Stochastic Analysis of a Nonlocal Fractional Viscoelastic Bar Forced by Gaussian White Noise

[+] Author and Article Information
G. Alotta

Engineering and Architecture Faculty,
University of Enna “Kore,”
Viale delle Olimpiadi,
Enna 94100, Italy
e-mail: gioacchino.alotta@unikore.it

G. Failla

Departiment of Civil, Energy, and Environment,
Materials Engineering (DICEAM),
University of Reggio Calabria,
Via Graziella, Località Feo di Vito,
Reggio Calabria 89124, Italy
e-mail: giuseppe.failla@unirc.it

F. P. Pinnola

Department of Innovation Engineering,
Università del Salento,
Edificio La Stecca, S.P. 6 Lecce-Monteroni,
Lecce 73100, Italy
e-mail: francesco.pinnola@unisalento.it

Manuscript received June 22, 2016; final manuscript received October 16, 2016; published online June 12, 2017. Assoc. Editor: Ioannis Kougioumtzoglou.

ASME J. Risk Uncertainty Part B 3(3), 030904 (Jun 12, 2017) (7 pages) Paper No: RISK-16-1094; doi: 10.1115/1.4036702 History: Received June 22, 2016; Revised October 16, 2016

Recently, a displacement-based nonlocal bar model has been developed. The model is based on the assumption that nonlocal forces can be modeled as viscoelastic (VE) long-range interactions mutually exerted by nonadjacent bar segments due to their relative motion; the classical local stress resultants are also present in the model. A finite element (FE) formulation with closed-form expressions of the elastic and viscoelastic matrices has also been obtained. Specifically, Caputo's fractional derivative has been used in order to model viscoelastic long-range interaction. The static and quasi-static response has been already investigated. This work investigates the stochastic response of the nonlocal fractional viscoelastic bar introduced in previous papers, discretized with the finite element method (FEM), forced by a Gaussian white noise. Since the bar is forced by a Gaussian white noise, dynamical effects cannot be neglected. The system of coupled fractional differential equations ruling the bar motion can be decoupled only by means of the fractional order state variable expansion. It is shown that following this approach Monte Carlo simulation can be performed very efficiently. For simplicity, here the work is limited to the axial response, but can be easily extended to transverse motion.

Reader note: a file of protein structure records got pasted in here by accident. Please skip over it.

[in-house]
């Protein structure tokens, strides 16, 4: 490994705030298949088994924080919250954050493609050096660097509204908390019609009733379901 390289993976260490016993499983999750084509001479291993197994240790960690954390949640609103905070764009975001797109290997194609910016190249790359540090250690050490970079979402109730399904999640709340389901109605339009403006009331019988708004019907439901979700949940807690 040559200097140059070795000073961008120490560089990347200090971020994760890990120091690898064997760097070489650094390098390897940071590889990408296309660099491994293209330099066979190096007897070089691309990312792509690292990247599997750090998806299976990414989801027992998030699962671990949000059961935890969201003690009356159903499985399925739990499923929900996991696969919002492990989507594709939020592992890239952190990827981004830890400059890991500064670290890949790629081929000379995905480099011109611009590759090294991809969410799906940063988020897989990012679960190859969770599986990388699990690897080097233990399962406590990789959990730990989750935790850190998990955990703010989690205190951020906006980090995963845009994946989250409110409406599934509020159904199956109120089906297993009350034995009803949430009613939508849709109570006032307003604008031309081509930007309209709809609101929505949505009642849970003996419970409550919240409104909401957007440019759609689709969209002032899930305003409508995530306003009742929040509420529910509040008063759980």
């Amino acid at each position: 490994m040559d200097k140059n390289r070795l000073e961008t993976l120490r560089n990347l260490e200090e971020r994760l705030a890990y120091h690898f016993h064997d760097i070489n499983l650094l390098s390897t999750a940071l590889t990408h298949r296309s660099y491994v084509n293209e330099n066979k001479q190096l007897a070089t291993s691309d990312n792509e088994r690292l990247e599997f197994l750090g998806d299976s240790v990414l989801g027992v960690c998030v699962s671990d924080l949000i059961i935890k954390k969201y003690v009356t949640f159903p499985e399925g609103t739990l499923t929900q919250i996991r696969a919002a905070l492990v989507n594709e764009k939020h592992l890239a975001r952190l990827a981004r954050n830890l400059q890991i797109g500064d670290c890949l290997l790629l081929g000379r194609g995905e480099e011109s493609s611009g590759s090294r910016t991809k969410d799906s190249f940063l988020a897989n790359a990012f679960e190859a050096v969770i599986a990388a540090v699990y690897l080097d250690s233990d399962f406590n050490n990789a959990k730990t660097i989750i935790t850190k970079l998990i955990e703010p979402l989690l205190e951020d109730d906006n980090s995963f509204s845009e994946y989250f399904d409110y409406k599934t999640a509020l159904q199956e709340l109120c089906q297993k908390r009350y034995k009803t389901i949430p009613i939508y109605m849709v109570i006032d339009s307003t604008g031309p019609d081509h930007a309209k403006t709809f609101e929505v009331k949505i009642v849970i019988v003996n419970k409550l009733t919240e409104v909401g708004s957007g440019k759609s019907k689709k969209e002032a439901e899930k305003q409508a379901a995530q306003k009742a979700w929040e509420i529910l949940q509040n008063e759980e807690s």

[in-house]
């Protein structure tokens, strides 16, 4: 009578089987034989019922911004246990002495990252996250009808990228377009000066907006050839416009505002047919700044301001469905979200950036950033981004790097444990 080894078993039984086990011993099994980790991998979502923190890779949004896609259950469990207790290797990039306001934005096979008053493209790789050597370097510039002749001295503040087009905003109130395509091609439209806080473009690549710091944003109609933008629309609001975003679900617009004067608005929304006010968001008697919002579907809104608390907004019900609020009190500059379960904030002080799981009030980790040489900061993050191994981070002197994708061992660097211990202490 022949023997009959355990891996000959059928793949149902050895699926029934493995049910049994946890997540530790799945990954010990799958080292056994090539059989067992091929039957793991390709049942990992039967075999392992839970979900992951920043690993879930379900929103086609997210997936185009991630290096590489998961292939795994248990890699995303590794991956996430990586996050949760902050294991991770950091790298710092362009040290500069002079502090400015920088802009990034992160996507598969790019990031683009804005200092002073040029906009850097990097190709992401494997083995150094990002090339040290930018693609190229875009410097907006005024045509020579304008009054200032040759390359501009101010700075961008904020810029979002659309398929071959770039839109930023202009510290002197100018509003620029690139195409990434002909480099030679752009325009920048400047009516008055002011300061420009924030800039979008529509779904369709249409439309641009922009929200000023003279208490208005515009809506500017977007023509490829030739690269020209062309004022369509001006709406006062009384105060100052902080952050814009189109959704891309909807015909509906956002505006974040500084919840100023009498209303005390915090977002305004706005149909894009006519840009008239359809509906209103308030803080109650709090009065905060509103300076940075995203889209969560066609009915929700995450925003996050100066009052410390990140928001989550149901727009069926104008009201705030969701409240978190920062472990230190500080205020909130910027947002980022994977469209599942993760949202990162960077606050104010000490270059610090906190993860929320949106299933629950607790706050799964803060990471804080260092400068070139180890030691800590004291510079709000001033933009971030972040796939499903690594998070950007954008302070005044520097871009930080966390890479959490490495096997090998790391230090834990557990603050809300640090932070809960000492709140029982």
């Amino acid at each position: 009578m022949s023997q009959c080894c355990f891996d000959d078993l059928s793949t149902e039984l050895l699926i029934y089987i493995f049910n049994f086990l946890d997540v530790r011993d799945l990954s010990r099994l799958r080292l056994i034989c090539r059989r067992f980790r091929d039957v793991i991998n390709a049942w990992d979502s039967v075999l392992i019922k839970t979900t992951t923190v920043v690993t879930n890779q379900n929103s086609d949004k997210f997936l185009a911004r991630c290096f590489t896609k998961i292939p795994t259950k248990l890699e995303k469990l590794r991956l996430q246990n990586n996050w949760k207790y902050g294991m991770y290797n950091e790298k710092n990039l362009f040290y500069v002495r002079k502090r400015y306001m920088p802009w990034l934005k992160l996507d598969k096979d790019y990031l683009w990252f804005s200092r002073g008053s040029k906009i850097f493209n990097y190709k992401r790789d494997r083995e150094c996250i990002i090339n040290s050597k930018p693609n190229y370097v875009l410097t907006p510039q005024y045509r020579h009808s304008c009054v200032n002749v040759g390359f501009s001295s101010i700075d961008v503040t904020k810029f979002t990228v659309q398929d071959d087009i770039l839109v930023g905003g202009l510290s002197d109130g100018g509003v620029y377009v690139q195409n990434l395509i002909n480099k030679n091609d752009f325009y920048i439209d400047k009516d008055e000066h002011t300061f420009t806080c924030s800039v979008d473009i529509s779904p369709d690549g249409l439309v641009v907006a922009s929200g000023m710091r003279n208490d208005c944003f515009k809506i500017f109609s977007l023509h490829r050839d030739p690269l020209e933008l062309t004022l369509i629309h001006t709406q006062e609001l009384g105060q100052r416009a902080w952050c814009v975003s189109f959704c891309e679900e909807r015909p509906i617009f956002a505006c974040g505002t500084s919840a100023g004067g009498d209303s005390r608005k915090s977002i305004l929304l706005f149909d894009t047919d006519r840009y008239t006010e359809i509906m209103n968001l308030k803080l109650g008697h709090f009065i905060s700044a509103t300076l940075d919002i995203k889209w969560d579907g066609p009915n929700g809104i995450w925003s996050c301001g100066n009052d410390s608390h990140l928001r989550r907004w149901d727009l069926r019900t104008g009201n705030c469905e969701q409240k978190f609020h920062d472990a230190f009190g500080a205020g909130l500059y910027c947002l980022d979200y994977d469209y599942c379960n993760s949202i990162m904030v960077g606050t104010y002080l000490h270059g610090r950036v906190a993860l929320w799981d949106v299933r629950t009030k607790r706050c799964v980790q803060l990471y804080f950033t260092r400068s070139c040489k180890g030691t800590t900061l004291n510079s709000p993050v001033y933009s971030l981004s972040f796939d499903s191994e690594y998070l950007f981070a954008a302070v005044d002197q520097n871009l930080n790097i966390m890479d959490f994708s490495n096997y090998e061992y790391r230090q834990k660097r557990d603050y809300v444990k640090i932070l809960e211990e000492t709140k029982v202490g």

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Fig. 2

Pure axial deformation η and long range forces

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Fig. 3

Axial equilibrium of a bar segment; positive sign conventions are reported

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Fig. 4

Displacement variance at x = L (black) and x = L/2 (gray) for elastoviscous (EV) case α = 1/4

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Fig. 5

Displacement variance at x = L (black) and xL/2 (gray) for VE case α = 3/4

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Fig. 6

PSD of axial displacement at x = L (black) and x = L/2 (gray) for EV case α = 1/4

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Fig. 7

PSD of axial displacement at x = L (black) and x = L/2 (gray) for VE case α = 3/4




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